Wednesday, June 25, 2014

Be kind. Rewind.

Here is your monthly public service announcement.

This is an older story to share, but it bears repeating. Having worked in customer oriented jobs for a good portion of my life, I have seen and heard just about everything. I can say that 3 stories on NotAlwaysRight.com and 2 on NotAlwaysWorking.com are mine. Most of them gaming related. But even with the trials and tribulations, and people being made fully aware on the internet just how ridiculous they are acting, they still pull out that "the customer is always right!" card.

Guess what? You're probably not.

The situation replayed through the Huffington Post is not uncommon in the U.S. Sadly. I have witnessed it on multiple occasions and it has always made me wonder what in the grand universe is so fantastic about that person's life that they have to go bat-shiz-crazy about too much ketchup on their burger? Because man, if that's the only thing you have to complain about, I want your life. It's sad that these situations continue to happen daily. Sad that people don't respect each other, and feel that since you work a minimum wage job you should be treated like trash. And sad that we still ALLOW this behavior to happen.

After reading through the myriad of comments, most people are in line with the cashier. The customer was going over the line of sanity for a simple mistake. Some people defended the customer (to which we can easily point out who else is bat-shiz-crazy). Ketchup woman has had this happen multiple times! She deserves justice!

From my experience, the customers that complain the loudest are the ones who visit the store the least. "This happens all the time!" is more like "This is the first time this has happened and I should get everything free!" I use to work for a known game retailer at their corporate offices and handled all store issues. Every complaint any customer had about a store crossed my desk. I could not begin to tell you how many of those issues started with "I am a longtime customer." Now having to read every issue, it required me to research each customer, pull up their purchase history, and try to resolve the problem. I would say anywhere from 80-90% of those "longtime" customers are first timers, or maybe shop once a year over a 2-3 year period.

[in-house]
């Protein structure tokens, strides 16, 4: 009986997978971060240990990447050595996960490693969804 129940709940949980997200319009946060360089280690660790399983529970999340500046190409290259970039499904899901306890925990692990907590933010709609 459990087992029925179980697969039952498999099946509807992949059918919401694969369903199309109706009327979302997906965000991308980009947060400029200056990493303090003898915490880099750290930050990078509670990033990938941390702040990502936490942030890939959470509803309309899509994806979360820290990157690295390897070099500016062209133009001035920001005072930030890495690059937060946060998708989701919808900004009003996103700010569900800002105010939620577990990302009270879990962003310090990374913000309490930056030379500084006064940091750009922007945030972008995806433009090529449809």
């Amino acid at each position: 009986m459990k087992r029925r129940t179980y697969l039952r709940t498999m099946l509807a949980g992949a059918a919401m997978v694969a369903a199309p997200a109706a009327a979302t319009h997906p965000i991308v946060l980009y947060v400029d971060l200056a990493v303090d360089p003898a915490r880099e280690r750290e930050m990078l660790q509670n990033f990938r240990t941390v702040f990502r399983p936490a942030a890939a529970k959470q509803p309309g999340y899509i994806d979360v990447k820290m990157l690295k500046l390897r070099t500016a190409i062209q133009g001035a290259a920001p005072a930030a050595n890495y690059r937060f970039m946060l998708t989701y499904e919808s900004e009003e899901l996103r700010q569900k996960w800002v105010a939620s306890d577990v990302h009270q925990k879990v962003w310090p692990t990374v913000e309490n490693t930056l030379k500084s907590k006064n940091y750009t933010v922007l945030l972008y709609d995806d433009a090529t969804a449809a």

In the heat of the moment when someone wants a response that fits their needs, customers tend to over-exaggerate. A lot of people overlook that, but when you think about it, it happens a lot. We exaggerate and make things worse then they really are. We say things that we don't mean to say and cause more problems because of it. Think about any argument you ever had with a family member or friend? I'm sure we are all guilty of going over the top in our story-telling, and/or name calling. Imagine that being a customer yelling at you when you put too much ketchup on a hamburger. It seems silly, doesn't it?

And there could be a million reasons why that customer is upset. Maybe she didn't tell the employee in drive-through "no ketchup." Maybe she just got fired that afternoon and wanted some fast food to calm her nerves. Maybe she enjoys yelling at people (because yes, those types of individuals do exist). The same could apply to the employees at the store. Maybe they know this customer as being belligerent and rude - last time she asked for extra ketchup and it wasn't enough, so they put on extra to help avoid another incident. Maybe the employees were being lazy. Or maybe they made a mistake. Because we are human. We are going to make mistakes. No one is perfect. Ever.

Why am I showing so much concern over this article? Because some people still don't see the problem. It's not that the employee messed up the order, nor that the customer shouldn't get her order correct. But the behavior of ketchup woman is appalling and no one stepped up to tell her otherwise.

Is this the norm? Hell no. If it were, we would all be out picketing with McDonalds and Burger King employees asking for higher wages. We are not paid enough to deal with those headaches every second of every day. The crazies are once in a blue moon. Most customers are in and out. They get what they need, they don't push nor shove, and follow the rules. A few are nice, will start conversations, and say please and thank you (still rare, but more common then the rude ones). But in our human nature, we're more likely to remember the bad then the good. We'll always remember that one customer who threw grapes at customers in the produce section. Or that one guy who kicked down display cases because his urinated Wii system could not be returned.

But the good customers make our day.

I'll let you all in on a little secret: customer service, sales reps, floor associates, fast food workers, we all will treat you much better if you act polite towards us. Say please. Say thank you. And if you have a problem, don't call us dumb asses and swear. Take a deep breath, count to 10, and calmly explain the issue to the employee. You might be surprised at just how fast they will resolve your problem versus being rude.

Maybe next month I'll start regaling you all with tales of game store horror.

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